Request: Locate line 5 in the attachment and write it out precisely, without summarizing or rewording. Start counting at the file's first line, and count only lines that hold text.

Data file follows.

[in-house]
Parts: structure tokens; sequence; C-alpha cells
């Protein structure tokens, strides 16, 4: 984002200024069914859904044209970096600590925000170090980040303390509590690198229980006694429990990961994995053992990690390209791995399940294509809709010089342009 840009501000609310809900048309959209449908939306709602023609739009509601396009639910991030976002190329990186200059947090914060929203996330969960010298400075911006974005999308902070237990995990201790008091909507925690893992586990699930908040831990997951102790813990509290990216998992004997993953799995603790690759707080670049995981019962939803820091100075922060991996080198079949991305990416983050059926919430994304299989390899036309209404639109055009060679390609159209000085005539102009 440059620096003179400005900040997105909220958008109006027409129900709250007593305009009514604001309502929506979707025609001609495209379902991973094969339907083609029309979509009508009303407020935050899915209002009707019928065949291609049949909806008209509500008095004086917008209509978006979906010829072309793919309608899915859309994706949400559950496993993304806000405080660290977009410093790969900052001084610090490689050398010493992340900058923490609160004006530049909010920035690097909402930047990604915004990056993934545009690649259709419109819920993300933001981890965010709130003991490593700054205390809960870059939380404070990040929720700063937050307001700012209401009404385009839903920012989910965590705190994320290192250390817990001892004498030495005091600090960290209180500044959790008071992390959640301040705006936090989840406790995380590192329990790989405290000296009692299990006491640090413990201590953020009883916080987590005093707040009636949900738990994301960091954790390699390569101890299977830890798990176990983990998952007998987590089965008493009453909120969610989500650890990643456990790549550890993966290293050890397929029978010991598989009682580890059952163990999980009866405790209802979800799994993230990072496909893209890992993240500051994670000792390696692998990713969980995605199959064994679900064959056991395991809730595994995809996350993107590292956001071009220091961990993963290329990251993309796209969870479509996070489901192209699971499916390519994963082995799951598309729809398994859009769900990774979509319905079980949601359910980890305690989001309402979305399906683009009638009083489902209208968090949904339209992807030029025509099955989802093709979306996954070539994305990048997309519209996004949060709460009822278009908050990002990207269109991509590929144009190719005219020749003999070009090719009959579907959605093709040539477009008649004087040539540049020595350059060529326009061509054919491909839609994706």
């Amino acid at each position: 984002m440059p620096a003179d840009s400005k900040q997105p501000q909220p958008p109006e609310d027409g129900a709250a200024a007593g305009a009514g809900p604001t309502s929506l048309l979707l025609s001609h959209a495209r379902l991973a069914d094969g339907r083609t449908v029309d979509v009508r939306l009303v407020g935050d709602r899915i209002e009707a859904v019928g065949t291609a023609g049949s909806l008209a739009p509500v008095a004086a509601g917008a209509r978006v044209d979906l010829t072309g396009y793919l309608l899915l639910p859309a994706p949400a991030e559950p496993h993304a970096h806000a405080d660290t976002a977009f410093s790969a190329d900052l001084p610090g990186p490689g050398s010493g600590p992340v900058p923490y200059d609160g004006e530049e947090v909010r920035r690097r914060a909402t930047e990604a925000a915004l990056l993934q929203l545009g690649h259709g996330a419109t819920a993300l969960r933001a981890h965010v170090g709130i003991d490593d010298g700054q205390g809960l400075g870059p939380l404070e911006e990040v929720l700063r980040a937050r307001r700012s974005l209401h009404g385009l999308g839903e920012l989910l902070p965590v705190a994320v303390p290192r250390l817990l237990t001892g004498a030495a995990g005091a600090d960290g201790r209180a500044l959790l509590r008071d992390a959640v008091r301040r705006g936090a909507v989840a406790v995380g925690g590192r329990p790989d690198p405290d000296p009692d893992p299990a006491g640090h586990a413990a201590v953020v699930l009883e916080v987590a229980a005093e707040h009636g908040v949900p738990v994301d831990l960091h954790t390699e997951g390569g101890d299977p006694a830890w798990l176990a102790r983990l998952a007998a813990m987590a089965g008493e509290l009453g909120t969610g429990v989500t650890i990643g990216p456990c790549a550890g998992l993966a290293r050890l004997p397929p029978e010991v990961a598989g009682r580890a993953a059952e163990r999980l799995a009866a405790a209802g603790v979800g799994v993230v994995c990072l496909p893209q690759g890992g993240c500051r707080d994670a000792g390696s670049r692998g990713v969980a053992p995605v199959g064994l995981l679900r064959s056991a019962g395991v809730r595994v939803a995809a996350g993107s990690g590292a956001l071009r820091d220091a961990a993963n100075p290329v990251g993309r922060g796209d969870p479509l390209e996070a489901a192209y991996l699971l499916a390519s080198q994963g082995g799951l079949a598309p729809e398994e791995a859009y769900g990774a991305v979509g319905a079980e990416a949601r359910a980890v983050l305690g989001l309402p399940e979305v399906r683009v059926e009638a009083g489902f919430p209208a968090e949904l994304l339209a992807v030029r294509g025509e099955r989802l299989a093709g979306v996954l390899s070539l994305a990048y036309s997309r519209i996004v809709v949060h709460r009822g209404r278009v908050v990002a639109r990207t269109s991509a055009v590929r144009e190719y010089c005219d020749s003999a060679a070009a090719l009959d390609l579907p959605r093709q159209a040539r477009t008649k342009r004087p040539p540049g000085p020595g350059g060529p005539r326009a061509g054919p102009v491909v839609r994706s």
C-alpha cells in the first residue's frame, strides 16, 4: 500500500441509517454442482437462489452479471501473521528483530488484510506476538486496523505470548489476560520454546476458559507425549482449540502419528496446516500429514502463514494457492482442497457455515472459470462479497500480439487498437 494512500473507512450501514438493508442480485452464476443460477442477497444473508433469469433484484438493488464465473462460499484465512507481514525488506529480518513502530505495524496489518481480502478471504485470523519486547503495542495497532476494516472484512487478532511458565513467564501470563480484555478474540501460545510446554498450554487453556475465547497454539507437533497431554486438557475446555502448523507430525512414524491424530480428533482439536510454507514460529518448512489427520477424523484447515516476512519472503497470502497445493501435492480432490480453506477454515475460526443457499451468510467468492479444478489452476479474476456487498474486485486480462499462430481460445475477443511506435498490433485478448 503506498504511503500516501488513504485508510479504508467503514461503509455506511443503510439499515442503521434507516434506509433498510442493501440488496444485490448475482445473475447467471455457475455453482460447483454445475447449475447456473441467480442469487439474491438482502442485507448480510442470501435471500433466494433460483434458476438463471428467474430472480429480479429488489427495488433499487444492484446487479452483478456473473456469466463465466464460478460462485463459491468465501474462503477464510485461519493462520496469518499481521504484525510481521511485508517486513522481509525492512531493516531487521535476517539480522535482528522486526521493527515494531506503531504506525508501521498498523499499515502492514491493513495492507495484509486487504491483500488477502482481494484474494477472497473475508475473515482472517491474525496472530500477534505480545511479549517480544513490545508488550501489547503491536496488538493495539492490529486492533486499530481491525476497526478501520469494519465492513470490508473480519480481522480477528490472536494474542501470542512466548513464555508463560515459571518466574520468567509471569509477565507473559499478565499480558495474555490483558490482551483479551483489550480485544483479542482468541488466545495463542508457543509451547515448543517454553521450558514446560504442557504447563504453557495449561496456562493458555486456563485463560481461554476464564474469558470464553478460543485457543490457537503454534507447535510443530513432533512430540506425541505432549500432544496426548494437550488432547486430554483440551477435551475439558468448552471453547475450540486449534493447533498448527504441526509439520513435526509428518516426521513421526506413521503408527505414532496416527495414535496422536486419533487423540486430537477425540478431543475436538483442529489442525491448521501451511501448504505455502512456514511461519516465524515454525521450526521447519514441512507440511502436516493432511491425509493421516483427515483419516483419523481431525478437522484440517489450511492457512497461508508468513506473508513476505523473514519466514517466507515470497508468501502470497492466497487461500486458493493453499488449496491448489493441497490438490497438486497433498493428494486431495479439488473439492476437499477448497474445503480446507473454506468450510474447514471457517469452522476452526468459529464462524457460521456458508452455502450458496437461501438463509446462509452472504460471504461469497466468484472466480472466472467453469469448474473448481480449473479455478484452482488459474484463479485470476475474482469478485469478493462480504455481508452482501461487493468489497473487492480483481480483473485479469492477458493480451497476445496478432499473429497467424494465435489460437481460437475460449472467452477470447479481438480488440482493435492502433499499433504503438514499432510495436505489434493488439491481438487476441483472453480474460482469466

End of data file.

C-alpha cells in the first residue's frame, strides 16, 4: 500500500441509517454442482437462489452479471501473521528483530488484510506476538486496523505470548489476560520454546476458559507425549482449540502419528496446516500429514502463514494457492482442497457455515472459470462479497500480439487498437 494512500473507512450501514438493508442480485452464476443460477442477497444473508433469469433484484438493488464465473462460499484465512507481514525488506529480518513502530505495524496489518481480502478471504485470523519486547503495542495497532476494516472484512487478532511458565513467564501470563480484555478474540501460545510446554498450554487453556475465547497454539507437533497431554486438557475446555502448523507430525512414524491424530480428533482439536510454507514460529518448512489427520477424523484447515516476512519472503497470502497445493501435492480432490480453506477454515475460526443457499451468510467468492479444478489452476479474476456487498474486485486480462499462430481460445475477443511506435498490433485478448 503506498504511503500516501488513504485508510479504508467503514461503509455506511443503510439499515442503521434507516434506509433498510442493501440488496444485490448475482445473475447467471455457475455453482460447483454445475447449475447456473441467480442469487439474491438482502442485507448480510442470501435471500433466494433460483434458476438463471428467474430472480429480479429488489427495488433499487444492484446487479452483478456473473456469466463465466464460478460462485463459491468465501474462503477464510485461519493462520496469518499481521504484525510481521511485508517486513522481509525492512531493516531487521535476517539480522535482528522486526521493527515494531506503531504506525508501521498498523499499515502492514491493513495492507495484509486487504491483500488477502482481494484474494477472497473475508475473515482472517491474525496472530500477534505480545511479549517480544513490545508488550501489547503491536496488538493495539492490529486492533486499530481491525476497526478501520469494519465492513470490508473480519480481522480477528490472536494474542501470542512466548513464555508463560515459571518466574520468567509471569509477565507473559499478565499480558495474555490483558490482551483479551483489550480485544483479542482468541488466545495463542508457543509451547515448543517454553521450558514446560504442557504447563504453557495449561496456562493458555486456563485463560481461554476464564474469558470464553478460543485457543490457537503454534507447535510443530513432533512430540506425541505432549500432544496426548494437550488432547486430554483440551477435551475439558468448552471453547475450540486449534493447533498448527504441526509439520513435526509428518516426521513421526506413521503408527505414532496416527495414535496422536486419533487423540486430537477425540478431543475436538483442529489442525491448521501451511501448504505455502512456514511461519516465524515454525521450526521447519514441512507440511502436516493432511491425509493421516483427515483419516483419523481431525478437522484440517489450511492457512497461508508468513506473508513476505523473514519466514517466507515470497508468501502470497492466497487461500486458493493453499488449496491448489493441497490438490497438486497433498493428494486431495479439488473439492476437499477448497474445503480446507473454506468450510474447514471457517469452522476452526468459529464462524457460521456458508452455502450458496437461501438463509446462509452472504460471504461469497466468484472466480472466472467453469469448474473448481480449473479455478484452482488459474484463479485470476475474482469478485469478493462480504455481508452482501461487493468489497473487492480483481480483473485479469492477458493480451497476445496478432499473429497467424494465435489460437481460437475460449472467452477470447479481438480488440482493435492502433499499433504503438514499432510495436505489434493488439491481438487476441483472453480474460482469466